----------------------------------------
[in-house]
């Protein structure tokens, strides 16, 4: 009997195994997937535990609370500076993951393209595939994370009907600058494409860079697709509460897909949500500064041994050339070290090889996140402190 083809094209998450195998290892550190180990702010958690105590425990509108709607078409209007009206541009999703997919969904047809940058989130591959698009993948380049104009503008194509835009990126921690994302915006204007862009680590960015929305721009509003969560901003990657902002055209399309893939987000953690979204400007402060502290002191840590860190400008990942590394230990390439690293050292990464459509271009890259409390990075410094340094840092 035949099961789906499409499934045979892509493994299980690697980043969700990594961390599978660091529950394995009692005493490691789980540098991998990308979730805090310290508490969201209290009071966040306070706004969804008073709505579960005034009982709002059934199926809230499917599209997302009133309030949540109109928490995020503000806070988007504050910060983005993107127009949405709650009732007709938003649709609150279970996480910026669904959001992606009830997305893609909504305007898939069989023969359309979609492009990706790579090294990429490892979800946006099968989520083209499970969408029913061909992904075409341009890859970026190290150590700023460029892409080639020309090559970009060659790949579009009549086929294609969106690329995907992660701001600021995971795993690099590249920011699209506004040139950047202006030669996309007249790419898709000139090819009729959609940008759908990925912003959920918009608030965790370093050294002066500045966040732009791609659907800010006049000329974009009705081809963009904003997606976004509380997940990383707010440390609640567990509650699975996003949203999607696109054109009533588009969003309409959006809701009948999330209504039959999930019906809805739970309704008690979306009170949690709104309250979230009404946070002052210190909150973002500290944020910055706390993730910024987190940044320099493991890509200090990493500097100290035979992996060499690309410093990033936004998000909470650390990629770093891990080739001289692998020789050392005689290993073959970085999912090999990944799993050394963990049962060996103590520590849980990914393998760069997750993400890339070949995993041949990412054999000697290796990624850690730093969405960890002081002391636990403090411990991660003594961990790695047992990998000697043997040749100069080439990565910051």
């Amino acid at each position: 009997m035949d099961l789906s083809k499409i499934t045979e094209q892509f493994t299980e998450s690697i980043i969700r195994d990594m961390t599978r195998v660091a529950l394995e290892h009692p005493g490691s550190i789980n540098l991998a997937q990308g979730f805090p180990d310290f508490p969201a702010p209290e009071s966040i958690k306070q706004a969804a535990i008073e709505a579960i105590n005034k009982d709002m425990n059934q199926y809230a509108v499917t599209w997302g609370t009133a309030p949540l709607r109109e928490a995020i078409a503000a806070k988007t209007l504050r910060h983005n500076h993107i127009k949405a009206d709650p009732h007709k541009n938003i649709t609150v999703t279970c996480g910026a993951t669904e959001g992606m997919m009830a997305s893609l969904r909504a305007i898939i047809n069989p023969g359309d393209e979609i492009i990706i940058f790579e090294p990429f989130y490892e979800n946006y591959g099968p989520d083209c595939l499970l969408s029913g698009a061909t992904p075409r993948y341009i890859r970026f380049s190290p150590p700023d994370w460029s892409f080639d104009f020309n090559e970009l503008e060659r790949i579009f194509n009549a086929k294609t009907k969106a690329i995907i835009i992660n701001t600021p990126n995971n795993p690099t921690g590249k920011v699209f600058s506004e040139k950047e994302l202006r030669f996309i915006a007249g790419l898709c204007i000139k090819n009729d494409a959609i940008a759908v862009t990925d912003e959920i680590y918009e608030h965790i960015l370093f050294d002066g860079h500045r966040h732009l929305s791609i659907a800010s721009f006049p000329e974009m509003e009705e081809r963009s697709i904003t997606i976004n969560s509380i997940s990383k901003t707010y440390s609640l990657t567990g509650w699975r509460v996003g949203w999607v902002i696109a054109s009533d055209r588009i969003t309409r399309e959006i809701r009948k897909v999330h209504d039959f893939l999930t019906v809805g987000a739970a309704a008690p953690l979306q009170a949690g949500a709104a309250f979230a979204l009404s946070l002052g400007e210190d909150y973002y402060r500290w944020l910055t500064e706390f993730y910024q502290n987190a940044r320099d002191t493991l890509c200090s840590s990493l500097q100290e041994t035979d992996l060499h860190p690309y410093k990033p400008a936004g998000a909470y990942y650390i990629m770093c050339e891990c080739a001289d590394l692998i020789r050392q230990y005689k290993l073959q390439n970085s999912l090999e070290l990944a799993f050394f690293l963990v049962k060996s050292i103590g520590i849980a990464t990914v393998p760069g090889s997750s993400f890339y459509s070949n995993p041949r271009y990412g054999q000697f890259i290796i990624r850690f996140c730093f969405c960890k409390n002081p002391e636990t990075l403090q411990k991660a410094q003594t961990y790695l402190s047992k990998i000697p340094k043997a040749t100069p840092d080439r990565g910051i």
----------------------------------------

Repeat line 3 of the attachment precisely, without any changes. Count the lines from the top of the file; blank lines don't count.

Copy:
């Amino acid at each position: 009997m035949d099961l789906s083809k499409i499934t045979e094209q892509f493994t299980e998450s690697i980043i969700r195994d990594m961390t599978r195998v660091a529950l394995e290892h009692p005493g490691s550190i789980n540098l991998a997937q990308g979730f805090p180990d310290f508490p969201a702010p209290e009071s966040i958690k306070q706004a969804a535990i008073e709505a579960i105590n005034k009982d709002m425990n059934q199926y809230a509108v499917t599209w997302g609370t009133a309030p949540l709607r109109e928490a995020i078409a503000a806070k988007t209007l504050r910060h983005n500076h993107i127009k949405a009206d709650p009732h007709k541009n938003i649709t609150v999703t279970c996480g910026a993951t669904e959001g992606m997919m009830a997305s893609l969904r909504a305007i898939i047809n069989p023969g359309d393209e979609i492009i990706i940058f790579e090294p990429f989130y490892e979800n946006y591959g099968p989520d083209c595939l499970l969408s029913g698009a061909t992904p075409r993948y341009i890859r970026f380049s190290p150590p700023d994370w460029s892409f080639d104009f020309n090559e970009l503008e060659r790949i579009f194509n009549a086929k294609t009907k969106a690329i995907i835009i992660n701001t600021p990126n995971n795993p690099t921690g590249k920011v699209f600058s506004e040139k950047e994302l202006r030669f996309i915006a007249g790419l898709c204007i000139k090819n009729d494409a959609i940008a759908v862009t990925d912003e959920i680590y918009e608030h965790i960015l370093f050294d002066g860079h500045r966040h732009l929305s791609i659907a800010s721009f006049p000329e974009m509003e009705e081809r963009s697709i904003t997606i976004n969560s509380i997940s990383k901003t707010y440390s609640l990657t567990g509650w699975r509460v996003g949203w999607v902002i696109a054109s009533d055209r588009i969003t309409r399309e959006i809701r009948k897909v999330h209504d039959f893939l999930t019906v809805g987000a739970a309704a008690p953690l979306q009170a949690g949500a709104a309250f979230a979204l009404s946070l002052g400007e210190d909150y973002y402060r500290w944020l910055t500064e706390f993730y910024q502290n987190a940044r320099d002191t493991l890509c200090s840590s990493l500097q100290e041994t035979d992996l060499h860190p690309y410093k990033p400008a936004g998000a909470y990942y650390i990629m770093c050339e891990c080739a001289d590394l692998i020789r050392q230990y005689k290993l073959q390439n970085s999912l090999e070290l990944a799993f050394f690293l963990v049962k060996s050292i103590g520590i849980a990464t990914v393998p760069g090889s997750s993400f890339y459509s070949n995993p041949r271009y990412g054999q000697f890259i290796i990624r850690f996140c730093f969405c960890k409390n002081p002391e636990t990075l403090q411990k991660a410094q003594t961990y790695l402190s047992k990998i000697p340094k043997a040749t100069p840092d080439r990565g910051i």